JUDAISM (from Latin : _Iudaismus_, derived from Greek Ἰουδαϊσμός, originally from Hebrew יהודה‎, _Yehudah_, "Judah "; in Hebrew: יהדות‎, _Yahadut_, the distinctive characteristics of the Judean ethnos ) is an ancient monotheistic Abrahamic religion , with the Torah as its foundational text (part of the larger text known as the Tanakh or the Hebrew Bible ), and supplemental oral tradition represented by later texts such as the Midrash and the Talmud . It encompasses the religion , philosophy , culture and way of life of the Jewish people . Judaism is considered by religious Jews to be the expression of the covenantal relationship that God established with the Children of Israel . With between 14.5 and 17.4 million adherents worldwide, Judaism is the tenth-largest religion in the world
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Jewish Religious Movements
JEWISH RELIGIOUS MOVEMENTS, sometimes called "denominations" or "branches", include different groups which have developed among Jews from ancient times. Today, the main division is between the Orthodox , Reform , and Conservative lines, with several smaller movements alongside them. This threefold denominational structure is mainly present in the United States, while in Israel the fault lines are between the religious Orthodox and the non-religious . The movements differ in their views on various issues. These issues include the level of observance, the methodology for interpreting and understanding Jewish law , biblical authorship , textual criticism , and the nature or role of the messiah (or messianic age ). Across these movements there are marked differences in liturgy , especially in the language in which services are conducted, with the more traditional movements emphasizing Hebrew
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Orthodox Judaism
ORTHODOX JUDAISM is the approach to religious Judaism
Judaism
which subscribes to a tradition of mass revelation and adheres to the interpretation and application of the laws and ethics of the Torah
Torah
as legislated in the Talmudic texts by the Tannaimand Amoraim
Amoraim
. Orthodox Judaism
Judaism
includes movements such as Modern OrthodoxJudaism (אורתודוקסיה מודרנית) and Ultra-Orthodox or Haredi Judaism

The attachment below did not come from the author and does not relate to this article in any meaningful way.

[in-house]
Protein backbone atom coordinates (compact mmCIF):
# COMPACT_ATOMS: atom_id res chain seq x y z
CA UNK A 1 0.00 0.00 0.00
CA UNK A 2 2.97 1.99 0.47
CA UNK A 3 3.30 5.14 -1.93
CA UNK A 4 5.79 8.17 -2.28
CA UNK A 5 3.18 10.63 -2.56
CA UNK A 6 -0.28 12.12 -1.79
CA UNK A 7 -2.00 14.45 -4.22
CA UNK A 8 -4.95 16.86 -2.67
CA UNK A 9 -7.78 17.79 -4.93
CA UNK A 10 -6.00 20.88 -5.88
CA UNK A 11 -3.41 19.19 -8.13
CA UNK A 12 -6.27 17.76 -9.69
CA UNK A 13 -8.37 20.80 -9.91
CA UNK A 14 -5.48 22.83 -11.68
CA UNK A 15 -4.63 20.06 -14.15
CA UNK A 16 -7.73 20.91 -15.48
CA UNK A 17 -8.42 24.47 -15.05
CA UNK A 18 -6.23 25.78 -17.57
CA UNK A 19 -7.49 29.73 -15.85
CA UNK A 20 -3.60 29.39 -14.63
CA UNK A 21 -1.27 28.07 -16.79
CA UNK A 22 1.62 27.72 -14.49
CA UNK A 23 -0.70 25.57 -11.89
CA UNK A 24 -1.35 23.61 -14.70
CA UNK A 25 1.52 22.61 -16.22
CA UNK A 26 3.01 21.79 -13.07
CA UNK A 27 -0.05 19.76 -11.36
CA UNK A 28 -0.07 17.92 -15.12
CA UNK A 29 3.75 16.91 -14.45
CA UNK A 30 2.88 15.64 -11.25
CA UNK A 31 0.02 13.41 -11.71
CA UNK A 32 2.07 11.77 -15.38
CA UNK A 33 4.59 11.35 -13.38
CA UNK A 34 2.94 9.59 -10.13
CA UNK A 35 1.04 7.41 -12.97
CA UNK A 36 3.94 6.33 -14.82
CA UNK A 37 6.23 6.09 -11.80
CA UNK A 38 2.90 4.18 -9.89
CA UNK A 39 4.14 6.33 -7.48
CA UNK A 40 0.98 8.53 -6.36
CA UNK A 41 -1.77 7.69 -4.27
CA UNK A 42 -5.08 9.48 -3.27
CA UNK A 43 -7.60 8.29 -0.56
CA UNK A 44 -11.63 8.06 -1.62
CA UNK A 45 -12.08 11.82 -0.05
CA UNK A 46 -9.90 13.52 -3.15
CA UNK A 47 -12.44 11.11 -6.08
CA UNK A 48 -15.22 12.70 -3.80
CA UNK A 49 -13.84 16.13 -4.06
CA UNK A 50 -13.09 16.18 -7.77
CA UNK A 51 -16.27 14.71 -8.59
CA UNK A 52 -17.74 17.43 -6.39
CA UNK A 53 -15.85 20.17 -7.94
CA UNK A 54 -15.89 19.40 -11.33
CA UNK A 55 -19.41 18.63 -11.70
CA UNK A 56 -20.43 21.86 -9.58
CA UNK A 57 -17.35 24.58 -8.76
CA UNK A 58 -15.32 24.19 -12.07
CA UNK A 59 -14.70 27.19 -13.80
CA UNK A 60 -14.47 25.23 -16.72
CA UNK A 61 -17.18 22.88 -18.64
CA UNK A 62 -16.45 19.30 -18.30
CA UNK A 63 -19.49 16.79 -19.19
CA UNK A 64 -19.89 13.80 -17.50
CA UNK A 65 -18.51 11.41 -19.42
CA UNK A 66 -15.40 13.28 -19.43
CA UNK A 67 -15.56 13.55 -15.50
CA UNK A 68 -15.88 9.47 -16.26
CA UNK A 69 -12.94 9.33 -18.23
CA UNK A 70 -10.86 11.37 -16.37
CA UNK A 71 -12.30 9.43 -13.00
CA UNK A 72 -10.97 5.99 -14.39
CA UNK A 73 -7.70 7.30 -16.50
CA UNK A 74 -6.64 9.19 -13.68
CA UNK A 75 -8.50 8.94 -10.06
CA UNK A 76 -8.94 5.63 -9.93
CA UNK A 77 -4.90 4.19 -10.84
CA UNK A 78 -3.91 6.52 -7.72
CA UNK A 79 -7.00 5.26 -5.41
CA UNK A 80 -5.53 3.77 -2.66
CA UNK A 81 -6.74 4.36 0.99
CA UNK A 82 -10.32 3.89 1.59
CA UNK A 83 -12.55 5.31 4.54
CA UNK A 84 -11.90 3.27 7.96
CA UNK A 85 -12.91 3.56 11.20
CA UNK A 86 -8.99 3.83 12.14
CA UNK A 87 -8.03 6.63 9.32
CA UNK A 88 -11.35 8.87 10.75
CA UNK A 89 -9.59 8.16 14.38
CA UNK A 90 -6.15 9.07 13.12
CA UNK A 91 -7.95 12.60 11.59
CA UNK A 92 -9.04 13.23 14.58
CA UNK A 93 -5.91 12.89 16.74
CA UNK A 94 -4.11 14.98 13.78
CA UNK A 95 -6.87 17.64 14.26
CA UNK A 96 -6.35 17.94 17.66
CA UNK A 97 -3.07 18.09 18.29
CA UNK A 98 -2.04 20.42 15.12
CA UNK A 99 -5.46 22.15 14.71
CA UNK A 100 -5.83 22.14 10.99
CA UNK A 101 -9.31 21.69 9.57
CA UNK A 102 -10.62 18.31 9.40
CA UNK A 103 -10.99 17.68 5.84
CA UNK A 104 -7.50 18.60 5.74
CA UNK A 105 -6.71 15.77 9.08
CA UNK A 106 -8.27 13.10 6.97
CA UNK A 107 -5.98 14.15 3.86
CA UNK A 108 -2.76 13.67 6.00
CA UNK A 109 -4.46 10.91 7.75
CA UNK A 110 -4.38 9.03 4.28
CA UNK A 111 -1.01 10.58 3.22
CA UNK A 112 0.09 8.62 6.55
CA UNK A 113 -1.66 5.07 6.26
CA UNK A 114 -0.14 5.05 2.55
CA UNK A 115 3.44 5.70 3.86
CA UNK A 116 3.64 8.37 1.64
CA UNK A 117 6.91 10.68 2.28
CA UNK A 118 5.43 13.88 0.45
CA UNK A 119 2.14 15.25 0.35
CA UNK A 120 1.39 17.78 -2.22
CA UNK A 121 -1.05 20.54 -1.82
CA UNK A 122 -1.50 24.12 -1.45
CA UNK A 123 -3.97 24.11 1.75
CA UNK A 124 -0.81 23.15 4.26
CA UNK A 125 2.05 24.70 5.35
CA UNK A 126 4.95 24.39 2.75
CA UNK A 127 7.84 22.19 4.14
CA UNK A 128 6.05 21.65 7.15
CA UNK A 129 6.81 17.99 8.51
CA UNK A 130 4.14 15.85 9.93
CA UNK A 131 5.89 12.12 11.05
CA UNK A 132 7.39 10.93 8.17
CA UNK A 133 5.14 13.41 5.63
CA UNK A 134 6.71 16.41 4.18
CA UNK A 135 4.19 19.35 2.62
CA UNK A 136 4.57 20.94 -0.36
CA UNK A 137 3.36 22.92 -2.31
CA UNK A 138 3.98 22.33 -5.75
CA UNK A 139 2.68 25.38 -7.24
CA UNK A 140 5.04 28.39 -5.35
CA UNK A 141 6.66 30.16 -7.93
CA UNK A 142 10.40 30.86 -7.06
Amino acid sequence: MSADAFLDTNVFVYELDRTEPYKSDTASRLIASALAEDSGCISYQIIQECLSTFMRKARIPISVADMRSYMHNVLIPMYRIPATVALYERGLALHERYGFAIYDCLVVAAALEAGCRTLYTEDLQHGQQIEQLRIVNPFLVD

Judaism
(יהדות חרדית). As of 2001, Orthodox Jews
Jews
and Jews
Jews
affiliated with an Orthodox synagogue accounted for approximately 50% of British Jews
Jews
(150,000), 26.5% of Israeli Jews
Jews
(1,500,000), and 13% of American Jews (529,000). Among those affiliated to a synagogue body, Orthodox Jews represent 70% of British Jewry, and 27% of American Jewry
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Haredi Judaism
HAREDI JUDAISM (Hebrew : חֲרֵדִי‎ _Ḥaredi_, IPA: ; also spelled _Charedi_, plural _Charedim_) is a broad spectrum of groups within Orthodox Judaism , all characterized by a rejection of modern secular culture. Its members are often referred to as STRICTLY ORTHODOX or ULTRA-ORTHODOX in English. The term "ultra-Orthodox", however, is considered pejorative by many of its adherents. Haredim regard themselves as the most religiously authentic group of Jews, although this claim is contested by other streams. Haredi Judaism coalesced in response to the sweeping changes brought upon the Jews in the modern era: emancipation, enlightenment, the _ Haskalah _ movement derived from enlightenment, acculturation, secularization, religious reform in all its forms from mild to extreme, the rise of the Jewish national movements , etc
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Hasidic Judaism
HASIDISM, sometimes HASIDIC JUDAISM ( Hebrew : חסידות‎, _hasidut_, Ashkenazi pronunciation : ; originally, "piety"), is a Jewish religious sect. It arose as a spiritual revival movement in contemporary Western Ukraine during the 18th century and spread rapidly throughout Eastern Europe . Today, most affiliates reside in the United States , Israel , and Britain . Israel Ben Eliezer, the " Baal Shem Tov ", is regarded as its founding father, and his disciples developed and disseminated it. Present-day Hasidism is a sub-group within Ultra-Orthodox ("Haredi") Judaism and is noted for its religious conservatism and social seclusion
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Modern Orthodox Judaism